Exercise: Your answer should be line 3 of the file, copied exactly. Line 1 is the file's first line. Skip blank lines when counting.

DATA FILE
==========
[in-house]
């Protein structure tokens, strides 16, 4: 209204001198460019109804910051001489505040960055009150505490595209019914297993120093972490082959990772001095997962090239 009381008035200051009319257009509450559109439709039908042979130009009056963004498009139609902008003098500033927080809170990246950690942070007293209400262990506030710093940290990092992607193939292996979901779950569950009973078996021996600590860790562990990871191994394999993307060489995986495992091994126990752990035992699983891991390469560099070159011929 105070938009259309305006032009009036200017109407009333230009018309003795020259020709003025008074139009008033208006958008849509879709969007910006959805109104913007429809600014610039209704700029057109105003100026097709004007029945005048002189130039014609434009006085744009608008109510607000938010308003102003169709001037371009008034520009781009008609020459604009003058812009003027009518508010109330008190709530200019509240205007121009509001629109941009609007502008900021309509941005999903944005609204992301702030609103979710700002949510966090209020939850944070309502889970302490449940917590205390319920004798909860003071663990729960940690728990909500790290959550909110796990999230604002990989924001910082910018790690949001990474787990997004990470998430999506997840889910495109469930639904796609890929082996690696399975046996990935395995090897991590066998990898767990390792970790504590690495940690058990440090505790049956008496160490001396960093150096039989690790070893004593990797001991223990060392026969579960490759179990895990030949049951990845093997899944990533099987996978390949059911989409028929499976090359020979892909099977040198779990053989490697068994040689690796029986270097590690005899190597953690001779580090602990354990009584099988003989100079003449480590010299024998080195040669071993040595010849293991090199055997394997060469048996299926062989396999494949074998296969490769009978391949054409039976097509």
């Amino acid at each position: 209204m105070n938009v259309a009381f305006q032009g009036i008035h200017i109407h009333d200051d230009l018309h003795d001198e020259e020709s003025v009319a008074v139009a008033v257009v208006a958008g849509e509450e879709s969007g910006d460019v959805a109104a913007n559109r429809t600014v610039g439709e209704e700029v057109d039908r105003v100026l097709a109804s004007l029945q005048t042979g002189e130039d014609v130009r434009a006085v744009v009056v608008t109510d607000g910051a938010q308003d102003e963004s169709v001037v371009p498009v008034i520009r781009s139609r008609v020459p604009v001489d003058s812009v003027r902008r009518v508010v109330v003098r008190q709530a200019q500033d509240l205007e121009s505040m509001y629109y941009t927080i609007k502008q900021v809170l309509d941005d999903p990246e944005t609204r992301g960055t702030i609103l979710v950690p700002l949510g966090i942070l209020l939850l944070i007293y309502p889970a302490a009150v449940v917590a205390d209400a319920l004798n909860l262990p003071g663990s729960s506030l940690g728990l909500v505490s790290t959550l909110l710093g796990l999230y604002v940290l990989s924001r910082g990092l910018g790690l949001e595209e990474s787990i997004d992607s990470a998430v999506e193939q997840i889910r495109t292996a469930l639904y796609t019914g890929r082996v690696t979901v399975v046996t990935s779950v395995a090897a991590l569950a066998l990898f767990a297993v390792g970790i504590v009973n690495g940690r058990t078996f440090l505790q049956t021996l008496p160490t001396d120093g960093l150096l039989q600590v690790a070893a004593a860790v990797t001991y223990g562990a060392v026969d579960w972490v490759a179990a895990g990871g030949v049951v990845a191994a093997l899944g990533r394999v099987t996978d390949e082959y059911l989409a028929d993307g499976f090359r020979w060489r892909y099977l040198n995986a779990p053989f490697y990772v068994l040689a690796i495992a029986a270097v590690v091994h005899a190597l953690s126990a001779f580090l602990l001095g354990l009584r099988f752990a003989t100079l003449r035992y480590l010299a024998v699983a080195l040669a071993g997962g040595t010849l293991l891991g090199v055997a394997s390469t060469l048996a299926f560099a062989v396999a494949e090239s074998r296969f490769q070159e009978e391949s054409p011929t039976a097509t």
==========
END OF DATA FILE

């Amino acid at each position: 209204m105070n938009v259309a009381f305006q032009g009036i008035h200017i109407h009333d200051d230009l018309h003795d001198e020259e020709s003025v009319a008074v139009a008033v257009v208006a958008g849509e509450e879709s969007g910006d460019v959805a109104a913007n559109r429809t600014v610039g439709e209704e700029v057109d039908r105003v100026l097709a109804s004007l029945q005048t042979g002189e130039d014609v130009r434009a006085v744009v009056v608008t109510d607000g910051a938010q308003d102003e963004s169709v001037v371009p498009v008034i520009r781009s139609r008609v020459p604009v001489d003058s812009v003027r902008r009518v508010v109330v003098r008190q709530a200019q500033d509240l205007e121009s505040m509001y629109y941009t927080i609007k502008q900021v809170l309509d941005d999903p990246e944005t609204r992301g960055t702030i609103l979710v950690p700002l949510g966090i942070l209020l939850l944070i007293y309502p889970a302490a009150v449940v917590a205390d209400a319920l004798n909860l262990p003071g663990s729960s506030l940690g728990l909500v505490s790290t959550l909110l710093g796990l999230y604002v940290l990989s924001r910082g990092l910018g790690l949001e595209e990474s787990i997004d992607s990470a998430v999506e193939q997840i889910r495109t292996a469930l639904y796609t019914g890929r082996v690696t979901v399975v046996t990935s779950v395995a090897a991590l569950a066998l990898f767990a297993v390792g970790i504590v009973n690495g940690r058990t078996f440090l505790q049956t021996l008496p160490t001396d120093g960093l150096l039989q600590v690790a070893a004593a860790v990797t001991y223990g562990a060392v026969d579960w972490v490759a179990a895990g990871g030949v049951v990845a191994a093997l899944g990533r394999v099987t996978d390949e082959y059911l989409a028929d993307g499976f090359r020979w060489r892909y099977l040198n995986a779990p053989f490697y990772v068994l040689a690796i495992a029986a270097v590690v091994h005899a190597l953690s126990a001779f580090l602990l001095g354990l009584r099988f752990a003989t100079l003449r035992y480590l010299a024998v699983a080195l040669a071993g997962g040595t010849l293991l891991g090199v055997a394997s390469t060469l048996a299926f560099a062989v396999a494949e090239s074998r296969f490769q070159e009978e391949s054409p011929t039976a097509t």